I grew up christian, church was a part of my life. As I got older, my parents got more and more fundamentalist. I went to Christian schools and was even homeschooled a few years until I went to public high school. My dad read the bible all the time, my schools and parents had me memorize many chapters of the bible… My parents were fundamentalists, but not the angry fire and brimstone kind. They are actually very nice people. They ‘know’ LGBT activity is wrong, but they would never insult or refuse serving or help to a person because of their ‘choices’. In fact, my dad is a sweet guy, and I can never remember a single time he lost his temper with his kids, and I was not an easy kid to raise. My dad is highly educated (medical field) and studies religions and science all the time. He is a young-earth anti-evolution ‘scholar’ who invests his free time trying to convert people to his faith. He is active in an ‘EX’ association (Ex-Atheist, Ex-Mormon, Ex-Jehovahs Witness etc… its for anyone converting from a ‘false’ religion or lack thereof.) He’s small time, but knows a lot of the big-time names in that world, like Ray Comfort and Ken Hamm. He’s set up local conferences for them, and corresponds etc. [Side note, those affiliations started after I was grown, but he would tell me about what he’s up to, and talk about them. I never saw or heard them until recently… And when I did, OMG. Idiots.] My point in all that is; I was indoctrinated by a very nice, intelligent guy who had all the apologists answers. And I didn’t find studying that kind of thing interesting, so I never questioned it, I just absorbed it and took it for granted. After High School, when I left home, I didn’t go to church. I was a Christian in my heart, but had better things to do on Sundays, and never liked church. Eventually, I met a Mormon girl, and fell in love. I ‘knew’ that Mormons weren’t ‘saved’, but I was unable to break up with her. Eventually we got married, which my parents were upset about. There were already some things I didn’t like about the Christian religion, one of which was the anti-women themes. I insisted to the minister doing the wedding that there would be no ‘obey’ in the vows. And that bastard took out the words, but then made a big joke about it during the ceremony. We finished college, I started my career and she started raising our kids. I never wanted a little wifey to take care of me, and we had both sacrificed to make sure that she also had her degree. (Her independence was one of the attractive things about her.) But while the kids were little, she wanted to be with them, so that was our division of labor. Unlike the way my religions have taught, my wife and I have always been a team, neither of us makes the ‘final decision’ or ‘wears the pants.’ Any time a Christian leader would talk about patriarchy or submission, I would grind my teeth. I’m bringing this up because it was another source of questioning god. The Mormons were also better than the Fundies on this point, they tend to raise more independent women, have a doctrine of the ‘heavenly mother’ (who is not mentioned much because she is sacred.) So while the LDS is fairly male-centric, they do teach a lot more about men serving their women and kids than about ruling over them. My wife always continued to attend her church, and I went with her a lot of the times, because she liked that. Going with her, and learning the differences between their doctrine and my families was interesting, and I was trying to figure out what I believed. Eventually, after 12 years I converted to LDS. I had a lot of issues with their doctrine, but an equal number of issues with the Fundie doctrine I grew up with. I was trying to find the truth, but was looking for the true church instead. (I couldn’t conceive of no god.) The LDS church has this thing about Testimonies. One week a month at their church is dedicated to the members bearing their testimony, where they go up front and share why they believe etc. The usual line everyone says is ‘I know this church is true…’ (It keeps people self-indoctrinating.) Before I joined, I had read the Book of Mormon, I had prayed to know if it was true etc. Never heard from god. But I joined anyway. A few reasons I joined were mostly that I thought it was better than the other churches I’d tried, but not because I believed it was the ‘one true church’. Mormons have a better heaven system than other faiths. The afterlife you are sorted into ‘heavens’ based on how you lived. Jerks live with jerks, nice people live with nice people etc. And then there is eternal progression, you will always be improving and learning. The faith I had as a kid, was what I call a ‘thin line’ protestant religion. There is a hell of eternal pain vs. a heaven of eternal joy and happiness (but no fun). And there is a thin line separating them. I hate that. I hate the thin line, I hate the seemingly arbitrary conditions to get across it and I hate the descriptions of heaven. Eternal Joy sounds so damn boring. Singing praises to someone for eternity, and not feeling the range of emotions that we have, sounds like a permanent drug trip, not a good place. At any rate, I tried really really hard to be a good Mormon. I was active, we took our kids to church and I actively studied the books and doctrine. But I kept getting more and more issues. My dad would also share his anti-Mormon views with me, hoping to get me back on the true path. The problem was, most of the criticisms he had, I could also apply to his faith. So the harder I tried, the less faith I had. As my kids got older, it was harder for me to really teach the dogma to them. When they were taught things about Alcohol or Homosexuality were wrong, I would give them a more balancing view of my own at home. “People do have issues with alcohol sometimes, and it can be addicting. There are health concerns with it, so that’s why our church feels you shouldn’t drink it, but it doesn’t make people evil or bad if they do choose.” or “Our church believes that sex should be in marriage between a man and a woman. Some people don’t know or believe what we do, and they make different choices. It doesn’t make them evil.” I would even tell them that I wasn’t sure how I could believe some of the things we were taught and tell them to think about it.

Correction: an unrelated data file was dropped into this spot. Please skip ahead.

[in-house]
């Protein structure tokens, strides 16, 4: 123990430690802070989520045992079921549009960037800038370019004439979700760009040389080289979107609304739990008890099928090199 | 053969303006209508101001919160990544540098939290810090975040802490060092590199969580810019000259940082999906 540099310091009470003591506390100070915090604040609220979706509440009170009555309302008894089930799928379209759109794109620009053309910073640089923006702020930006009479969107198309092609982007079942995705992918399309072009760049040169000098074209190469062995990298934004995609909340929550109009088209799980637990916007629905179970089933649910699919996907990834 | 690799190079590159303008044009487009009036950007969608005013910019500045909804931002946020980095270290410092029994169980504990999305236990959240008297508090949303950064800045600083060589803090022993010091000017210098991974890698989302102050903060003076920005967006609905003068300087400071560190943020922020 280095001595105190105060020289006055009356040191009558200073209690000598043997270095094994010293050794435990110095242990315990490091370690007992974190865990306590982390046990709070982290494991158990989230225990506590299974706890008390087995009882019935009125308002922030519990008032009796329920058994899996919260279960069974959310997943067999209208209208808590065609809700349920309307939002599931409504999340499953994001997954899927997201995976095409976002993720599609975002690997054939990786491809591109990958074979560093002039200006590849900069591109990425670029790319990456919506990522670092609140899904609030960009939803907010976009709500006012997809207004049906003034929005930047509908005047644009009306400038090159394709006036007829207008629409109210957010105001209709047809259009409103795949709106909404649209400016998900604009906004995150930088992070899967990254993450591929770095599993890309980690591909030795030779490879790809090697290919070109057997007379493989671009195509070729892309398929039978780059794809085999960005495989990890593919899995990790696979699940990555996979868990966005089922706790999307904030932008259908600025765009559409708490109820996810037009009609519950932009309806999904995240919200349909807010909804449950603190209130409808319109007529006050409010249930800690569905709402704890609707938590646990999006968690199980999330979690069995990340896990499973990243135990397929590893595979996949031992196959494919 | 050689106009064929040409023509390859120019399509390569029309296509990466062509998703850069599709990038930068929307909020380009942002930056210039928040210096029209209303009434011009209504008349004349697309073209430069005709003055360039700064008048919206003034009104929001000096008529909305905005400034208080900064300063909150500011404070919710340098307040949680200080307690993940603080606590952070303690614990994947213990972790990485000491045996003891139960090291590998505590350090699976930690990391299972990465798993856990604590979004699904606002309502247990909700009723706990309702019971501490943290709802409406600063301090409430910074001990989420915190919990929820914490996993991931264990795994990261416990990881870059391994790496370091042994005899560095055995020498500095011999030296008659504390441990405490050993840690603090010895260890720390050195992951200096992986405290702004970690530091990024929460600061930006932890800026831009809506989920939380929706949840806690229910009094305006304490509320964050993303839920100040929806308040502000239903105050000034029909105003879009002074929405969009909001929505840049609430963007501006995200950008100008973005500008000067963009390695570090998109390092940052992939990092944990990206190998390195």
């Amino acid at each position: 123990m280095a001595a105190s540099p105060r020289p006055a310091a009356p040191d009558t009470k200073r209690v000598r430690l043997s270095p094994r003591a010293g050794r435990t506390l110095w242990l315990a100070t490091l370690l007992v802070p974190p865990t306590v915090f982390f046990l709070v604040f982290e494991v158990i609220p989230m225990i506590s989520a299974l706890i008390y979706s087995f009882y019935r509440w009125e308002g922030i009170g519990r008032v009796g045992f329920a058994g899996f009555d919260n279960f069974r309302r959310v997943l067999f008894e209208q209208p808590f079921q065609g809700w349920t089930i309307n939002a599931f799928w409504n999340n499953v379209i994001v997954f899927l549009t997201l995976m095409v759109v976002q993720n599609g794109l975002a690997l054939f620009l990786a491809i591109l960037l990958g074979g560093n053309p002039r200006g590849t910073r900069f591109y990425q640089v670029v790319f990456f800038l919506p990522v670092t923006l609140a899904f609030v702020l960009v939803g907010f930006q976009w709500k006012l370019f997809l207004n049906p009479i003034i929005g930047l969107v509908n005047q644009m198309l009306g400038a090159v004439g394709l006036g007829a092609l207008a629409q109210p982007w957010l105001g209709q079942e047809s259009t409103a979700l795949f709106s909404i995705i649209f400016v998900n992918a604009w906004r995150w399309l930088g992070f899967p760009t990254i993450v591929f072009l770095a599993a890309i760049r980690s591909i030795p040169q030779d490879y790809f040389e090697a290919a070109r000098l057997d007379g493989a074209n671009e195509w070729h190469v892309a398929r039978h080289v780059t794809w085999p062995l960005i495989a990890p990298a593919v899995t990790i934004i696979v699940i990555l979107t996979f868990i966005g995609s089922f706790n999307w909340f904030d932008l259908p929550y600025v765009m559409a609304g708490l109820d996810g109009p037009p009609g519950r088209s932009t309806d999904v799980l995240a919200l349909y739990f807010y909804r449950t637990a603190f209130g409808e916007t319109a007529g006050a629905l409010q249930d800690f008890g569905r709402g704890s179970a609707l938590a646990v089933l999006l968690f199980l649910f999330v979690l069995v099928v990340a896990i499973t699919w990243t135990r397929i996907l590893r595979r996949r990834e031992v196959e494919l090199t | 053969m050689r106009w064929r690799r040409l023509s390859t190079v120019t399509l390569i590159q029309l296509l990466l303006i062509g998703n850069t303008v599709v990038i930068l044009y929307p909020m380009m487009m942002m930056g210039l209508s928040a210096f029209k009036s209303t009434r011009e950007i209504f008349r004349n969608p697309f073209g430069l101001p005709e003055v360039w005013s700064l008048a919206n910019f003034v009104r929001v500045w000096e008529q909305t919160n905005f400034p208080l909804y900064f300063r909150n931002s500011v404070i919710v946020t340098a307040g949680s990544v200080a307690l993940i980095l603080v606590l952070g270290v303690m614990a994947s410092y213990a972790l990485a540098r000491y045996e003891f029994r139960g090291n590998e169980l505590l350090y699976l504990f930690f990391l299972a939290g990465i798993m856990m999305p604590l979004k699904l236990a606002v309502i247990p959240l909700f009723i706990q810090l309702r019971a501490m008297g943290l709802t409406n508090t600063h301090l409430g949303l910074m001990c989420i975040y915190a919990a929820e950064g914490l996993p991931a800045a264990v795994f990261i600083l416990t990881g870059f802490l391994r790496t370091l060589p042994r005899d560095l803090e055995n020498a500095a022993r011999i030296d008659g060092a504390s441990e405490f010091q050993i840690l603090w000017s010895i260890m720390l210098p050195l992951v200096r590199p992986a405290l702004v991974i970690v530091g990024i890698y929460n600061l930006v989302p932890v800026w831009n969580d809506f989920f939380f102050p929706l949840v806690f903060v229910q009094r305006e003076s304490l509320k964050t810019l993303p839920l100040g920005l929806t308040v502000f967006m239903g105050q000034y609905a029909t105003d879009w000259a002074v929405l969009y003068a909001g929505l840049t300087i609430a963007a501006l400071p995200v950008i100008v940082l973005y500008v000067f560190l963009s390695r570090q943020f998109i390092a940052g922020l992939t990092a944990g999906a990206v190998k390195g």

I’m very glad now, that I did moderate the more extreme views of religion with them. Because after about 9 years of really trying, I was reaching my limits. I felt like my parents church was unacceptable, and mine was as well. I stopped studying because I would just lose faith. I basically tuned out, started skipping, and was pretty inactive. (I also never really made any real friends in our last LDS church, and looking back that was a good thing.)Then shit happened at our church. My wife was still trying her hardest to be a good faithful Mormon, and was a leader for the young womens program. New church leadership went on a power trip, and people were metaphorically stabbing each other in the back, and abusing their authority. The stress was really getting to her, eventually she went to a professional counselor outside of the church. After hearing her describe the stress she was having, the counselor told her, ‘you are being bullied, it doesn’t matter that it’s church, or religion, those people are bullying you and it’s not healthy.’ I owe that counselor big time. We quit going, and tried to go to a different ward (meetinghouse). (LDS members attend a ward based on their address, they don’t pick which one, unlike other churches). We were trying to get our membership transferred over, and make new friends. And finally, she told me that she didn’t want to go through that again, working to make new friends, putting in all the effort and she wanted to be free for awhile. I felt the same. We quit going, we didn’t become atheists, but we were fed up with religion. Neither of us could conceive of a world without a god, but we didn’t think that any church we’d been in was being run by one. She had been a good girl (independent and strong, but good) her whole life. So we had some fun trying bad things, like alcohol, tobacco and swearing. She even got a tattoo. Then around Christmas (Yes, just a few months ago), I was looking for an audiobook from my library to listen to while commuting. I looked to see if Kim Harrison (fantasy author) had a new book out, and found a book by Guy P. Harrison called ’50 popular beliefs that people think are true’. I’m not sure why, but I checked it out. My mind was blown… Among chapters about critical thinking about alien abductions, global warming, psychics and bigfoot, Guy threw in a few chapters about religion, miracles and young earth creationism. I had always considered myself fairly rational, but realized that I had a big god-shaped blind spot that I never noticed. I hadn’t thought to question that there was no god. I thought a lot about that book for a few months. Then in February, I decided to search for Guy P. Harrison on the web. My search had me stumble onto YouTube debates and atheist videos. I watched some videos featuring guys like Sam Harris and Matt Dillahunty debating Christians. A video would be posted by different people, one would say ‘William Lane Craig Destroys and Humilates an Atheist.” The same video would also be posted as “Sam Harris wipes the stage with the remains of William Lane Craig.” But I was hooked, within a few weeks of staying up late consuming internet atheism, I realized that I was an Atheist. This realization was just before the Nye/Hamm debate, first time I’d seen either of them, but I watched it live and thought ‘my dad is smart, why does he like this Hamm idiot!’. I had to have my dose of reason daily, and decided to try podcasts during my commute, so I could listen to rational arguments to counter all the apologetics that had been ingrained in me after a lifetime. My first podcast was Atheism 101, followed by the Atheist Experience and followed by a dozen more. I also realized that because of my young-earth creationist childhood, I had been taught about evolution, but not the evolutionary theory, just a load of guano. I found that I fucking love evolution, and love evolutionists who debate Christian bullshit. I recently found AronRa, and am re-listening to a short set of podcasts by Dr. Zachary Moore called Evolution 101, that ended in 2007, but are fantastically loaded with information. The company that I work for is ‘right to work’ meaning they can fire you on a whim. My boss is very involved in his church as well as everyone else that I work with. My relationship with my parents is shaky, and my wife doesn’t want to discuss anything with her parents (who live nearby and I love). We live in rural North Florida, and my kids have friends and social networks, that I don’t feel like disrupting at the moment. So I’m keeping my beliefs in the closet for the time being. I made the Pseudologian social media account so that I can discuss and absorb all the rational information and ideas that I can, without being outed until I’m ready, and know that my kids and job won’t be affected.

If you want to send me your story, you can submit it here. To read past stories, click here.